Have a question about equity release? We’re here to help – and if you want to learn even more, you can request a free equity release guide.
1. What is equity release?
Equity release is available to homeowners aged 55 and over. It’s a way to unlock money tied up in your home – without having to move or downsize to a smaller, cheaper property. The money you release is tax-free, and it’s yours to spend as you wish.
2. How does equity release work?
First of all, the ‘equity’ in your home is the difference between the market value of your property and the mortgage (or other debt) you have against it. The amount of equity you have in your home can go up as you pay off the mortgage (or other debt). If property prices rise, the amount of equity you have in your home can also increase.
3. What types of equity release plan are there?
There are two main types of equity release plan to choose from:
Lifetime mortgage – This is the most popular type, where a loan for an agreed amount of tax-free money is secured against your home. There are no monthly repayments and you retain full ownership – and repay the loan and interest when your home is sold or you go into long-term care.
Home reversion plan – You sell part or all of your home in return for tax-free cash. And you can live there rent-free until you pass away or move out permanently (for example, into care).
4. How much equity can I release?
Well, the exact amount will depend on your circumstances and the type of plan you take out. When deciding how much to offer you, equity release providers will look at how much your property is worth and how old you are when you take out your plan.
As a rule of thumb, you can usually expect to release between 20% and 50% of the equity in your home. And generally speaking, the older you are, the more money you can release.
5. How much does equity release cost?
There are usually some initial charges and fees to set up your equity release plan, depending on the provider you choose. These can include:
- Advice fee
- A valuation fee (to value your property)
- Your legal costs (your solicitor will give you a breakdown of these)
- Buildings insurance (to make sure you meet your lender’s requirements) – if you don’t already have this in place
Typically, these can add up to between £1,500 and £3,000. Make sure you ask your advisor about these costs before making any commitments.
6. How long does equity release take?
The timeframe varies from provider to provider. But it normally takes around 8 to 12 weeks – from the day the provider receives your application to the day your solicitor sends you your money.
7. Will equity release affect my family's inheritance?
Yes, it will. With a lifetime mortgage, you get a tax-free lump sum or regular cash payments – and your loan plus interest is repaid when you pass away or move into permanent care.
The money is usually paid back through the sale of your home – and that means your family won’t be able to inherit your property. However, any money left over from the sale can be passed on to your loved ones.
There are also other ways to make sure you do leave an inheritance. You can choose to ringfence some of the value of your home to leave as a legacy – just make sure you talk to your advisor when you meet them for the first time, and they can help you with a suitable plan.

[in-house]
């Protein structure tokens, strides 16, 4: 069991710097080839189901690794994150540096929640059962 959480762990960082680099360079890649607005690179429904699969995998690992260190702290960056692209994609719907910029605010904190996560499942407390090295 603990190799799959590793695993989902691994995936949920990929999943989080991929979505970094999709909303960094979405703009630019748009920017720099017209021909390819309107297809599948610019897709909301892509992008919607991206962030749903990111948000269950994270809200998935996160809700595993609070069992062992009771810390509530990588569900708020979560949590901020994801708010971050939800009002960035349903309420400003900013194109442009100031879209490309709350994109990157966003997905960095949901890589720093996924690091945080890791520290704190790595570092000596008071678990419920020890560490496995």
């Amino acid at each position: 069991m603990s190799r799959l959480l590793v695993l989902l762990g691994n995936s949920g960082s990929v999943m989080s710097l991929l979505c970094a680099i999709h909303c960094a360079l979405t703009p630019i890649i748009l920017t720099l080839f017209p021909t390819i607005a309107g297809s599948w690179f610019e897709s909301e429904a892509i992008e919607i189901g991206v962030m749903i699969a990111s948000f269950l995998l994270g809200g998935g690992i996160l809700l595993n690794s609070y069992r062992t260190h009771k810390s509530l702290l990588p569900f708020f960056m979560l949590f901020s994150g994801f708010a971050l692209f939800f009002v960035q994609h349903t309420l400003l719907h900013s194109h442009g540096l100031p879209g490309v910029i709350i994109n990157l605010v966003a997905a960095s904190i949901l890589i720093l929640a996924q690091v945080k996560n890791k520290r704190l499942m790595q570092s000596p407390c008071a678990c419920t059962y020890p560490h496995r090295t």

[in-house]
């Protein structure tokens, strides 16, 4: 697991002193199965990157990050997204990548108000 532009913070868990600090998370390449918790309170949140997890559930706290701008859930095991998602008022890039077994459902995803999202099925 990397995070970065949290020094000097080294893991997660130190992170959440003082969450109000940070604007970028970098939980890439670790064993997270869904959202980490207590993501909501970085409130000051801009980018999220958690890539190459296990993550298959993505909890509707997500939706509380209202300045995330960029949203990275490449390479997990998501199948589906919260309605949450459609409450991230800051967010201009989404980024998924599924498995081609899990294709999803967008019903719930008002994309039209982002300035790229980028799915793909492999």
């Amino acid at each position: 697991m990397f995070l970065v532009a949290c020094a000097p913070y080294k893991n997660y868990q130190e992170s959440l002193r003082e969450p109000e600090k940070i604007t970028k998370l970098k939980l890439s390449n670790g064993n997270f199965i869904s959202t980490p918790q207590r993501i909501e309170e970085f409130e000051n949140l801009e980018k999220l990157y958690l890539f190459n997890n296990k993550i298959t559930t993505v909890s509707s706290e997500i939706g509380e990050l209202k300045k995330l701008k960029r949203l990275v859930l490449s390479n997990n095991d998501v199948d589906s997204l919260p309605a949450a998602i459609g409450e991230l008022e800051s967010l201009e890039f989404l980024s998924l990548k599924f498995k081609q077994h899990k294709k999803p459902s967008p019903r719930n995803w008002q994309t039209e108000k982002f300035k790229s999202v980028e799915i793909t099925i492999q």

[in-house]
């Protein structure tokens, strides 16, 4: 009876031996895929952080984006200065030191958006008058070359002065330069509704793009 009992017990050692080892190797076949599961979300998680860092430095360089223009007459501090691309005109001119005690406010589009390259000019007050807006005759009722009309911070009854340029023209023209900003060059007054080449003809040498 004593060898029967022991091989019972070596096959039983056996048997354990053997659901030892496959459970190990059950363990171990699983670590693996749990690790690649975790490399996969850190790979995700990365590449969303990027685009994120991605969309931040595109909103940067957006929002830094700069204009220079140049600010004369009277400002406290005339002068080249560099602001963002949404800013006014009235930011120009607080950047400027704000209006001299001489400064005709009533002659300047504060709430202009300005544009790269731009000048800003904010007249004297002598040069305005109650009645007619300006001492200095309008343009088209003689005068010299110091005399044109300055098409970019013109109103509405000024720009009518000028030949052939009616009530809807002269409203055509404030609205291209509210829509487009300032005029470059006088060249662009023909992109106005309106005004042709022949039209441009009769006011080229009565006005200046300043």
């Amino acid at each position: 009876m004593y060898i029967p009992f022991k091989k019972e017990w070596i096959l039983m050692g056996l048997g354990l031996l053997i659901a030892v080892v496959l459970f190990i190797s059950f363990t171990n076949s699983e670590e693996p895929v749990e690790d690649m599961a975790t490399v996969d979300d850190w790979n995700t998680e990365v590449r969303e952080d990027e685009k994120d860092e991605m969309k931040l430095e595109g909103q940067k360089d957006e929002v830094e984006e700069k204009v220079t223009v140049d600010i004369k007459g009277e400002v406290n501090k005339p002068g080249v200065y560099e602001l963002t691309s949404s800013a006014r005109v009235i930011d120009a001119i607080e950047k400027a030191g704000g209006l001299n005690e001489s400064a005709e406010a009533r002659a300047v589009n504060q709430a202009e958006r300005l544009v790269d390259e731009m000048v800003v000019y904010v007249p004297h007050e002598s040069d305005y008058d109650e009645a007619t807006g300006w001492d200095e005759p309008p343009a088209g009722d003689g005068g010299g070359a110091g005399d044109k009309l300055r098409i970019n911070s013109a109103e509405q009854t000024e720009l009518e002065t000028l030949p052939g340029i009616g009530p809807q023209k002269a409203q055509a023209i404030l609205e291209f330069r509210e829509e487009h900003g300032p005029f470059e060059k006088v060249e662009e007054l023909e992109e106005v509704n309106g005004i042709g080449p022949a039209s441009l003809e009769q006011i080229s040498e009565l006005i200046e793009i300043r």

8. What happens to equity release when you die?
That depends whether you have a joint equity release plan (in yours and your partner’s name) or an individual equity release plan (in your name only).
Joint equity release plan – You and your partner have the right to live in your property until the last remaining partner passes away or moves into permanent care. After this, the home is sold and the loan is repaid.
Individual equity release plan – When you pass away or move into permanent care, the home will be sold to repay the loan (unless your partner can afford to repay the provider in full). You should always get professional advice before making these kinds of financial decisions.
9. Can I release money from my house?
If you’re a UK homeowner aged 55 or over, then you could release money from your house with equity release.
You can find out about your eligibility by calling The SunLife Over 55 Equity Release Service on 0800 633 5566.
10. Is equity release a good idea?
If you find yourself with equity in your home but limited funds for your retirement, equity release is a potential solution. Equity release means you can:
- unlock tax-free cash from your property
- stay in your own home
- spend the money as you wish
Today, the equity release market is regulated by the Financial Conduct Authority (FCA), so you can have peace of mind that it’s safe and you have protection.
That said, it’s important to bear in mind that equity release isn’t right for everyone. And you should make sure you consider alternative options to fund your retirement too – including using your savings and downsizing.
Finally… make sure you seek advice
Just like any financial decision, equity release is a big commitment. So take the time you need to consider your options and decide whether or not it’s right for you. You should seek advice from an independent expert advisor to make sure you fully understand what’s involved with equity release. And The SunLife Over 55 Equity Release Service is here to help you do that.